Friday, June 14, 2024

Precision-Guided Munitions: Infra-Red-Guided Weapons (Part 3 of 4)

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Lead sulphide detectors were used in older missile seekers, which forced missiles to look at stern engagements as the missile had to look at the hot turbine in the tail-pipe region to get sufficient signal to track the target. Modern missiles almost invariably use InSb or HgCdTe detectors.

Missile seekers would find it very easy and convenient to detect and track a hot target against a uniform benign cool background than doing so in the presence of clouds and extended IR sources. Sunlight reflected from the edge of a cloud would be as attractive a target, if not more, for the missile seeker than a jet aircraft. Reticle seekers handle all these issues by having very small instantaneous field-of-view (IFOV) and/or advanced signal processing.

Fig. 8: Pure pursuit navigation
Fig. 8: Pure pursuit navigation
Fig. 9: Proportional navigation
Fig. 9: Proportional navigation

Navigation to the target is the next important step after target acquisition and tracking. In

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Fig. 10: Imaging focal plane arrays
Fig. 10: Imaging focal plane arrays

one method called pure pursuit, also called direct pursuit, the navigation technique ensuresthat the seeker is looking at the target continuously throughout the engagement duration till it eventually hits the target. In the case of pure pursuit engagement, the flight path is not the most direct one, as shown in Fig. 8, and the trajectory has an ever-decreasing radius-turn towards the end of the engagement. This poses a problem as the missile may not be left with enough energy to complete the turn in close-in range, allowing the target to escape.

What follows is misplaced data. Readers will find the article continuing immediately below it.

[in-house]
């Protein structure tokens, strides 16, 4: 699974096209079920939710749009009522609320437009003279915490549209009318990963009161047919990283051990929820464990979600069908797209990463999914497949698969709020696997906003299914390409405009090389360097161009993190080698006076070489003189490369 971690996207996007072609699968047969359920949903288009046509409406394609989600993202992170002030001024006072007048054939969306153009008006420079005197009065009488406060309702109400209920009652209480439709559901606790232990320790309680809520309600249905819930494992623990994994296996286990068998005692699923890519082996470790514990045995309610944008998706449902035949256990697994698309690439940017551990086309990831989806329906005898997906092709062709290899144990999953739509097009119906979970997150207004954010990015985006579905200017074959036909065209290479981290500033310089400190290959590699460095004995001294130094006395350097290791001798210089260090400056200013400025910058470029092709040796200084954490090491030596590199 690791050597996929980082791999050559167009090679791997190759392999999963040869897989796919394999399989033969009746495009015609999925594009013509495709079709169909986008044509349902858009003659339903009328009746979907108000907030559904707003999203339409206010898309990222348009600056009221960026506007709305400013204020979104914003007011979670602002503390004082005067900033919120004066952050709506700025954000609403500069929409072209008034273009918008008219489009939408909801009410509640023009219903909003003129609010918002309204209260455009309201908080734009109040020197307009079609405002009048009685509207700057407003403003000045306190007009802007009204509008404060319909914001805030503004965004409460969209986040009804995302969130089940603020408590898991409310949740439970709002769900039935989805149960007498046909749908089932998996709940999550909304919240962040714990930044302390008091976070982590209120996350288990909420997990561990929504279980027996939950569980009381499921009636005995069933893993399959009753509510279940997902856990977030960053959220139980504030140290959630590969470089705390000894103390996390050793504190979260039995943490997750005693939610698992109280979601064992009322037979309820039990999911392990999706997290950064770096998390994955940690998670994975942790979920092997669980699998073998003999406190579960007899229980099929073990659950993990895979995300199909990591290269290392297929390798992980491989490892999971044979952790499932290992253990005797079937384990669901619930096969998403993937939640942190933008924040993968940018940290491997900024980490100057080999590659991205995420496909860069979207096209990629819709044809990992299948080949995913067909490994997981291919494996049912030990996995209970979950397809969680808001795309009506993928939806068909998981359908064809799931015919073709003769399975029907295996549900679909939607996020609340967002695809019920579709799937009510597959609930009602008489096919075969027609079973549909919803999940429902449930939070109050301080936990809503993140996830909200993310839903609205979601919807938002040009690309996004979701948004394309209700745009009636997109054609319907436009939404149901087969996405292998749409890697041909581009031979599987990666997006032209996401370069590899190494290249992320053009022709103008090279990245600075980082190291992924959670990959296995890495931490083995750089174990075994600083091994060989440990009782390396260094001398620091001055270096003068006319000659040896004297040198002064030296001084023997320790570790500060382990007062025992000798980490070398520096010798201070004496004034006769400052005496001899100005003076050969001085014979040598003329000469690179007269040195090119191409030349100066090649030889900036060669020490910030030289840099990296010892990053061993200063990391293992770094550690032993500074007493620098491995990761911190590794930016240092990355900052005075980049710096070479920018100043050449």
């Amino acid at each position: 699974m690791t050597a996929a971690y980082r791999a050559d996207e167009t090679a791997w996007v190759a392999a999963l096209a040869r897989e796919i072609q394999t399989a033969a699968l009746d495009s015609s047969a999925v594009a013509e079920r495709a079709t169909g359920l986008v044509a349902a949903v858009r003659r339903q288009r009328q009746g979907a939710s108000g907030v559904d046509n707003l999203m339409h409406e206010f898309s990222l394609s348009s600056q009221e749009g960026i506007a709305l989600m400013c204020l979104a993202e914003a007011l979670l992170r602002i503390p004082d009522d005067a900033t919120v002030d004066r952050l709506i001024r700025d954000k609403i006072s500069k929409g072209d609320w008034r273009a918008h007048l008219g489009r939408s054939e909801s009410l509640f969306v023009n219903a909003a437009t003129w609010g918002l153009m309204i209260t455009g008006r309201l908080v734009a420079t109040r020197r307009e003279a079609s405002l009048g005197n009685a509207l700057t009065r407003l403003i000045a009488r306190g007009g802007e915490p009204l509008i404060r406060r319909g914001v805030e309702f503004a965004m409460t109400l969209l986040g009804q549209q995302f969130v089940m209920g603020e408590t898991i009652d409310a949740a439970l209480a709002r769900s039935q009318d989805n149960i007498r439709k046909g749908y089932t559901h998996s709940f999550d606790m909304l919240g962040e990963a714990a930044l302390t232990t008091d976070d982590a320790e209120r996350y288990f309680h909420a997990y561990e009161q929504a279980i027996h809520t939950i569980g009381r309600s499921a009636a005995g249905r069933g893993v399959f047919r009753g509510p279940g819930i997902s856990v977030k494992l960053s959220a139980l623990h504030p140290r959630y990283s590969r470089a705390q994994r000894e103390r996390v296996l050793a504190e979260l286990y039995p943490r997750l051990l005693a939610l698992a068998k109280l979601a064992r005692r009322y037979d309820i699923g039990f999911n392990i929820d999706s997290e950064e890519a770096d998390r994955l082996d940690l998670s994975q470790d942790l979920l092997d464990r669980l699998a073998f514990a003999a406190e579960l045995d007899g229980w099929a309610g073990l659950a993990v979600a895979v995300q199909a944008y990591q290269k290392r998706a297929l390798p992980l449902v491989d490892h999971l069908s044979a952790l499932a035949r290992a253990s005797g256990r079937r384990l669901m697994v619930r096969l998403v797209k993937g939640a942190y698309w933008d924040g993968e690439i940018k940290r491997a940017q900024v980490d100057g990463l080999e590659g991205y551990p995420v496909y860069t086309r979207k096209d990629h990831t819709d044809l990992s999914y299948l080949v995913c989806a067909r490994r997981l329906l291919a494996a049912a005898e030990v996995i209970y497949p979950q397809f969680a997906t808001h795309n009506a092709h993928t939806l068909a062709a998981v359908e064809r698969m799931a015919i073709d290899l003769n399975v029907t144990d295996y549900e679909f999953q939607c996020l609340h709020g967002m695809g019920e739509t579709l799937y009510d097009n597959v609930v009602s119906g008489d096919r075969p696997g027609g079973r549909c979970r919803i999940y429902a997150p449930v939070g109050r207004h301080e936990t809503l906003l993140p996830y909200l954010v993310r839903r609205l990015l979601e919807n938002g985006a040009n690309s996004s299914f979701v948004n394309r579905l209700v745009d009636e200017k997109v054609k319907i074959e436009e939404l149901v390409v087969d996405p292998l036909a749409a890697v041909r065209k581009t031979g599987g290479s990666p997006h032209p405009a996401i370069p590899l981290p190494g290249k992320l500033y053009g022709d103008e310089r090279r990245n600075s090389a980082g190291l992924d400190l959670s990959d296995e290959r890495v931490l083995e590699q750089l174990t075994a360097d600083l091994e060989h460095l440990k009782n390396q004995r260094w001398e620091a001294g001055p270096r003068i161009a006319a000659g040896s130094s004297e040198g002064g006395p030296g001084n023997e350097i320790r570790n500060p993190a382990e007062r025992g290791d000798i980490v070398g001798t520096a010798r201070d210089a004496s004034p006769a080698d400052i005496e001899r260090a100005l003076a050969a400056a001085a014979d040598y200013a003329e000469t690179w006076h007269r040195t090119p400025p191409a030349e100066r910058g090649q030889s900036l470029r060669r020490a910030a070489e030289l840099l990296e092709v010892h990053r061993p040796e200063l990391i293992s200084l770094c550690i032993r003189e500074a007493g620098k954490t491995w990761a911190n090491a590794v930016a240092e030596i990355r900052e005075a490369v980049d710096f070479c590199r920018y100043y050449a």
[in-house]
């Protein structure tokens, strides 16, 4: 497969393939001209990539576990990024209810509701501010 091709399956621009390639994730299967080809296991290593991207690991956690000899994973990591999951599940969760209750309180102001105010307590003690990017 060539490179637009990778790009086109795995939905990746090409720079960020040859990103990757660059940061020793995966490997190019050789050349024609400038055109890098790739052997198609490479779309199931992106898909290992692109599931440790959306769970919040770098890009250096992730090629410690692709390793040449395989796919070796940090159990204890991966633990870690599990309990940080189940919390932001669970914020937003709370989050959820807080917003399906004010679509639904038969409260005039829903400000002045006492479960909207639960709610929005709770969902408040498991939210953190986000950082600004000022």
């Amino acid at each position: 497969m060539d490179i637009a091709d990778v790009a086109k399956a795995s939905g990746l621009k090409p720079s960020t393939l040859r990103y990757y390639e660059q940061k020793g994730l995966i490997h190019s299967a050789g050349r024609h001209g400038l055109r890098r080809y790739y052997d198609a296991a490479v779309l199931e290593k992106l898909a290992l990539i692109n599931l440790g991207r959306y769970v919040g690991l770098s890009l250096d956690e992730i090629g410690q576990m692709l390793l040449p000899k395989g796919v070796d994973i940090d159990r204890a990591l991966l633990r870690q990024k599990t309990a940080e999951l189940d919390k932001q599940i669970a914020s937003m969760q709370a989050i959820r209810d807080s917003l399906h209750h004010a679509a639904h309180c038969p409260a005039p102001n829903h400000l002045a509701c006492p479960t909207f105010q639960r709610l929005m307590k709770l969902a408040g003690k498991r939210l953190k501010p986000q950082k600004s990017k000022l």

Proportional navigation or proportional pursuit, which is invariably followed in air-to-air missiles, allows the missile to have the shortest flight path towards the intercept, and therefore eliminates the need for a high-g manoeuvre towards the end. Proportional navigation flight path is established by a constant look angle as shown in Fig. 9 for a given constant missile velocity and assuming that target does not manoeuvre. In practice, target does manoeuvre and the missile velocity is also not constant through engagement duration. Therefore look angle is updated as and when required.

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Fig. 11: Imaging IR seeker concept
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Fig. 12: FGM-148 Javelin

A variant of the reticle seeker is the pseudo imaging seeker. This seeker uses one or more detectors enabling both spatial and temporal information from reticle seekers. A small IFOV (≅ two milliradian) is scanned in a preset pattern and spatial information is used to determine the time instant of appearance of the target within the field-of-view. Detectors are therefore activated only within the time gate around the predicted time. This allows the missile to avoid large clutter and false targets outside the time gate. It also makes seeker highly immune to IR countermeasures. Imaging seekers use an array of detectors called imaging focal plane arrays (Fig. 10) instead of reticles to build an image of the scene in front (Fig. 11). The image may be created by scanning the scene and using a linear array or a two-dimensional staring array.

Fig. 13: PARS 3 LR
Fig. 13: PARS 3 LR

Imaging seekers are very expensive, require huge processing power and complex tracking algorithms. These are therefore employed only under demanding operational requirements. Reticle seekers, on the other hand, are less expensive and easy to manufacture and operate, and have a proven reliability and accuracy.

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